Dr. Alan Gaynor, M.D., author of Body Sculpture-Plastic Surgery of the Body for Men and Women, states a case study of a 36 year-old female who worked in a bank where her department was closed down. She thought that she would be transferred to another department but instead she was let go, citing they were looking for someone ‘younger’. Eventually she went to Dr. Gaynor who filled in some wrinkles and performed an upper and lower eyelift. She looked younger, fresher and more attractive. She shortly obtained a new job and she felt she became the best she could be and therefore “stopped trying to be perfect.” Dr. Gaynor states in his book that “much of our physical appearance is due to heredity and many aspects of the way we look are out of our control.” This is where we must learn to know the difference as to what we can and cannot change. A qualified doctor will reiterate that point.

Many prominent cosmetic surgeons have become the benchmark to assessing their patients’ needs, perceptions, motivations and expectations along with a close examination of their anatomy.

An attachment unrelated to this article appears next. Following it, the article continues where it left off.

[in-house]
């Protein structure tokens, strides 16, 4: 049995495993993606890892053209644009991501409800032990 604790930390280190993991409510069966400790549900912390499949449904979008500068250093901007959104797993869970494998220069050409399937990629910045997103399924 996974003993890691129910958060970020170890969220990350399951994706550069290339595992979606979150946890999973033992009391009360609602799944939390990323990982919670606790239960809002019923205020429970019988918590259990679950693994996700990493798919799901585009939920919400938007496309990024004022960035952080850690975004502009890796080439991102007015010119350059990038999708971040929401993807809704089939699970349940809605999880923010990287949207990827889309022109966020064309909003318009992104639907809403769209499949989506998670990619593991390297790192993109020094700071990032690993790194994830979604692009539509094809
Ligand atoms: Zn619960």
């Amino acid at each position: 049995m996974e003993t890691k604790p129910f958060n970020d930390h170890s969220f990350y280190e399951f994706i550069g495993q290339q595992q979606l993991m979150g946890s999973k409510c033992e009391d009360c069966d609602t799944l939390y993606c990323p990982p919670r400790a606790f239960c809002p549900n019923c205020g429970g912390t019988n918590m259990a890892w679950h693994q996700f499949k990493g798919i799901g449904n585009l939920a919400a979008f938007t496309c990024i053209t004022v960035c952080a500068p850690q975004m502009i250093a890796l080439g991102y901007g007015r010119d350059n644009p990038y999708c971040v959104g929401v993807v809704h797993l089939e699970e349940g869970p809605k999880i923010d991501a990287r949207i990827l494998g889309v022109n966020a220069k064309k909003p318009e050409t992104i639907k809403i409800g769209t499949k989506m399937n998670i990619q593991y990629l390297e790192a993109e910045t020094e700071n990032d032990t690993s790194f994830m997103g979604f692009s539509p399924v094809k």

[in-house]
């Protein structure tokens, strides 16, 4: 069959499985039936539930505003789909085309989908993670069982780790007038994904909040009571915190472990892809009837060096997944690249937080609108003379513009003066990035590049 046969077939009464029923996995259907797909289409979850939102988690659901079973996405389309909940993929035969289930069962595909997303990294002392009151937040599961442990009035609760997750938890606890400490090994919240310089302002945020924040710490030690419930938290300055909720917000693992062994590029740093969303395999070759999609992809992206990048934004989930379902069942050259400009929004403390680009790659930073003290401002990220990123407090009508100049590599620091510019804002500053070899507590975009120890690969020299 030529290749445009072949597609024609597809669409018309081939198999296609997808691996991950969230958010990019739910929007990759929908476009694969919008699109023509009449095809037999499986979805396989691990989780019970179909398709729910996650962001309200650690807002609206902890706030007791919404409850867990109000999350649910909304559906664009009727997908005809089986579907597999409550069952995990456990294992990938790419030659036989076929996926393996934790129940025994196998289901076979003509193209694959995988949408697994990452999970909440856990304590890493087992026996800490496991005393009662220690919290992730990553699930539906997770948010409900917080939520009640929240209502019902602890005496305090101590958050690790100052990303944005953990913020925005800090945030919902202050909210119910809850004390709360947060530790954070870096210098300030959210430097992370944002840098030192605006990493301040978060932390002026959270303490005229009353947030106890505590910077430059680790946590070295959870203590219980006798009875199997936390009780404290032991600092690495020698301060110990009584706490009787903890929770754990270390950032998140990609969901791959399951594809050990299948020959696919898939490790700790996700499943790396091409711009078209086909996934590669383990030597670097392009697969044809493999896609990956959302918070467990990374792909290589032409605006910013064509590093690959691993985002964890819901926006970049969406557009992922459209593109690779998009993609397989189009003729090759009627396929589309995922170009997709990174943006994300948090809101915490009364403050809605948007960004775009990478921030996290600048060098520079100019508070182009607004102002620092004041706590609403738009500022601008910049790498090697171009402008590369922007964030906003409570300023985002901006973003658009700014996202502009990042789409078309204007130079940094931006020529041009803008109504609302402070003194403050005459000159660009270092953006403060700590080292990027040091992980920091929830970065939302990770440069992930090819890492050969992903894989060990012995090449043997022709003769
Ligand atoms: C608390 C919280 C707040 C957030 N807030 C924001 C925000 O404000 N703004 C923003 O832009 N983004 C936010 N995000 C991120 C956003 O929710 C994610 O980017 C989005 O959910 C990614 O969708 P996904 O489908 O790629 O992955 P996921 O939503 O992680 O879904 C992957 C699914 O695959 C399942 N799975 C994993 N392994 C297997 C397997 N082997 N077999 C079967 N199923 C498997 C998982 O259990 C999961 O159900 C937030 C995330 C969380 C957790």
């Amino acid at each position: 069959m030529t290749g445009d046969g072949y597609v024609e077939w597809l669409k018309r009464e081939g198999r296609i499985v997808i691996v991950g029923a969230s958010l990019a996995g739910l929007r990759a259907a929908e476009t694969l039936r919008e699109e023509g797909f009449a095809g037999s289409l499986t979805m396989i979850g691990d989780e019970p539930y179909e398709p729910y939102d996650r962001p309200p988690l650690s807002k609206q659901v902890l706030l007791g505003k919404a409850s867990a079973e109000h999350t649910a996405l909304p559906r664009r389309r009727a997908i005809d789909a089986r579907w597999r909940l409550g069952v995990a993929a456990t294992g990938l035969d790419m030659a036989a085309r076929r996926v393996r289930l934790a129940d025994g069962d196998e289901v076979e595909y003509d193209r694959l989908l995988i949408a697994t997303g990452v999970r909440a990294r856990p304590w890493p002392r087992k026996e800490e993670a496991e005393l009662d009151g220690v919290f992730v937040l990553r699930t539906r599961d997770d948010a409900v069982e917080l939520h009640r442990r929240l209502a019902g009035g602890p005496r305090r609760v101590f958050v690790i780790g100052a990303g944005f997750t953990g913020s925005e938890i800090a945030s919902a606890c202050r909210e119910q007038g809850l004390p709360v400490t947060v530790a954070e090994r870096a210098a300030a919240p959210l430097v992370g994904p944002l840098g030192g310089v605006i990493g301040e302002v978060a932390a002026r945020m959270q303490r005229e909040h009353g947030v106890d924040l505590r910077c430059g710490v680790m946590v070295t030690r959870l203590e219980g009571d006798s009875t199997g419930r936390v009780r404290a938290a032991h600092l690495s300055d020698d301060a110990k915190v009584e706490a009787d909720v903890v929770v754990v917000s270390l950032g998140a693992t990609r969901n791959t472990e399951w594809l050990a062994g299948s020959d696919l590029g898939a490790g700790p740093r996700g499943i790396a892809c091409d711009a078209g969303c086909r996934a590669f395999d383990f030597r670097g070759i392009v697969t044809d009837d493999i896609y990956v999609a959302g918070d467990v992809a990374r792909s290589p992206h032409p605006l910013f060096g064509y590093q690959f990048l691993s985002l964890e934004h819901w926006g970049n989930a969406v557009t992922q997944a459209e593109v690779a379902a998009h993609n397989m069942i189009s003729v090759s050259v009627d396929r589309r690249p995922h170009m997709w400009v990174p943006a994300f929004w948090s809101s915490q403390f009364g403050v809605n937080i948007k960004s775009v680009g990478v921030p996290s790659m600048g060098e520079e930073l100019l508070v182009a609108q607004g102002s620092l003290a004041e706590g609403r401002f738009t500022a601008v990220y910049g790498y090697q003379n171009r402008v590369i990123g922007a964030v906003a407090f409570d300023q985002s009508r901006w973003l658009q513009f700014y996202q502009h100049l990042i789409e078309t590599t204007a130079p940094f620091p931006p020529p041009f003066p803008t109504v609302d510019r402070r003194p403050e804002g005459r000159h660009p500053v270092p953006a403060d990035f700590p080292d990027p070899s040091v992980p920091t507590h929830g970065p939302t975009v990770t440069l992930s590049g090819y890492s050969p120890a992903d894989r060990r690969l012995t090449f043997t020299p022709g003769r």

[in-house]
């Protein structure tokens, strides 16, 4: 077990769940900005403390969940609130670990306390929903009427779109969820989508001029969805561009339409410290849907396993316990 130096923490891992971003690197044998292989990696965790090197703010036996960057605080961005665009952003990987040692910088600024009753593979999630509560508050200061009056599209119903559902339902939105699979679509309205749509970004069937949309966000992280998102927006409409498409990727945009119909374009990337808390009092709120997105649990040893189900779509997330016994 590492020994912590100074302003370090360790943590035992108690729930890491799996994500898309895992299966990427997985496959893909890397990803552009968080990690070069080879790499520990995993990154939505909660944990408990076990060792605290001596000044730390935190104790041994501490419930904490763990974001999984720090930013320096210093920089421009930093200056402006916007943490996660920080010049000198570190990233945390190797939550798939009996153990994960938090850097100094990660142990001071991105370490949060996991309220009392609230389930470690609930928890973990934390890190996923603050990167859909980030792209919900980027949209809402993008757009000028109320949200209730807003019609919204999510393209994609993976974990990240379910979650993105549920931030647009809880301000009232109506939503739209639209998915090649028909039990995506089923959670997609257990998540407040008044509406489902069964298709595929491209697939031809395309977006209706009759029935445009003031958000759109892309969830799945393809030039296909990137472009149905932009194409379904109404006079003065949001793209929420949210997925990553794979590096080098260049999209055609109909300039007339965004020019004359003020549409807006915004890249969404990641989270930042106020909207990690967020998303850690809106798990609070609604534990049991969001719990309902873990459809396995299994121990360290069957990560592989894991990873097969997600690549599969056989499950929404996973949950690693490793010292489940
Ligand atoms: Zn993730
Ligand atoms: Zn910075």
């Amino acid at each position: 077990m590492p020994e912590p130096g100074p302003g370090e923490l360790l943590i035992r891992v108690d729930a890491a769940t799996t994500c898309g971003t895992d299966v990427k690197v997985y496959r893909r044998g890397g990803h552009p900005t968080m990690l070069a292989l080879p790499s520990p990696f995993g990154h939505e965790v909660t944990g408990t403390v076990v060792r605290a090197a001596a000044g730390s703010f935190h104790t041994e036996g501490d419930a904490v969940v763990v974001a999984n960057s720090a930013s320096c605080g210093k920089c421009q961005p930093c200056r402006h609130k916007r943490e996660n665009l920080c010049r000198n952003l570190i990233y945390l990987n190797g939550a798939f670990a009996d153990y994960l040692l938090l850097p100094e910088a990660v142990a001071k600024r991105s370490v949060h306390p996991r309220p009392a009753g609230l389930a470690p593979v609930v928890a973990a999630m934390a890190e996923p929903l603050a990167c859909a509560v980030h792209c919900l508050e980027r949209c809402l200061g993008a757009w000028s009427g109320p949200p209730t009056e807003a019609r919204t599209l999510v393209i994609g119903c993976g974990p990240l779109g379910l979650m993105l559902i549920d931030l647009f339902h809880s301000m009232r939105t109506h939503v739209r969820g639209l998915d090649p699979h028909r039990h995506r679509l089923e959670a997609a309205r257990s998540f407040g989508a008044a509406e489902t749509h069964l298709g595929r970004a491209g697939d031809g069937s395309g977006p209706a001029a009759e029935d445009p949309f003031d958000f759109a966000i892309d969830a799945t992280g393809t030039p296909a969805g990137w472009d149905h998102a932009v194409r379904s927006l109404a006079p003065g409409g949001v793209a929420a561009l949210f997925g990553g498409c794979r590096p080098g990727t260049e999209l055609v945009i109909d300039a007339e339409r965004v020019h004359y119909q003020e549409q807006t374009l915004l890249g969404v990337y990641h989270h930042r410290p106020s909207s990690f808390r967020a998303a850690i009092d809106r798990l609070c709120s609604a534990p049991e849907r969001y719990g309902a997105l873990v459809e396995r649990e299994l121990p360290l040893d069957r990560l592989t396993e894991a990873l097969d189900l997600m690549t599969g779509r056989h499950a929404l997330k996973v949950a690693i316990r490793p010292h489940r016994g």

When choosing a surgeon, their total preparedness criteria should include integrating body, mind and spirit including exercise, diet, stress management all working together to compliment the process through proper balance, preserving results. Some doctors even determine patient success through blood analysis testing and anti-aging biomarkers. It’s these specialists in their field that serve to show that in choosing a cosmetic surgeon we must be vigilant in our efforts to seek the most qualified practitioners. Learn what questions to ask, where to find verification of qualifications and look to see if whom you choose is truly interested in your total well-being.

The predictability of cosmetic surgery does not preclude it from being a serious undertaking. Understand that qualified surgeons should always be more than welcome to put your mind at ease. Surgical experience and specialization, number of procedures performed, viewing before and after photos of past patients, board certification and of which board, are among some of the areas that should be scrutinized carefully. Checking the American Board of Medical Specialists for credentials is also a prerequisite as you will find their criterion very comprehensive and asking to see the surgeon’s curriculum vitae is not an unusual request. Being comfortable with your surgeon’s staff and satisfied with their services is also important.